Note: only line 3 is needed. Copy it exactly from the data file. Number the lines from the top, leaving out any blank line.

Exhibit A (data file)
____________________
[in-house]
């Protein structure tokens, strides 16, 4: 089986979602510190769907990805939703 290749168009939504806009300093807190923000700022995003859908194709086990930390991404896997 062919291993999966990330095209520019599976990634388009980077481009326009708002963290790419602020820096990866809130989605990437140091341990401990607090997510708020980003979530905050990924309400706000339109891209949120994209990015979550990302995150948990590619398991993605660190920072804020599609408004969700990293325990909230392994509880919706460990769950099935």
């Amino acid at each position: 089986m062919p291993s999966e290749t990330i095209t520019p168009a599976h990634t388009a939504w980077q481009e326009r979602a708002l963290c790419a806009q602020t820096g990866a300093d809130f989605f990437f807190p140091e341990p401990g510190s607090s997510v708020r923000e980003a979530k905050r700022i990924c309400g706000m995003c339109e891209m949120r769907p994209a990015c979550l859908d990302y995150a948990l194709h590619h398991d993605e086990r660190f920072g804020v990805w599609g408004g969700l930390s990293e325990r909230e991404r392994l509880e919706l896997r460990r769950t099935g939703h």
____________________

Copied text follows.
């Amino acid at each position: 089986m062919p291993s999966e290749t990330i095209t520019p168009a599976h990634t388009a939504w980077q481009e326009r979602a708002l963290c790419a806009q602020t820096g990866a300093d809130f989605f990437f807190p140091e341990p401990g510190s607090s997510v708020r923000e980003a979530k905050r700022i990924c309400g706000m995003c339109e891209m949120r769907p994209a990015c979550l859908d990302y995150a948990l194709h590619h398991d993605e086990r660190f920072g804020v990805w599609g408004g969700l930390s990293e325990r909230e991404r392994l509880e919706l896997r460990r769950t099935g939703h």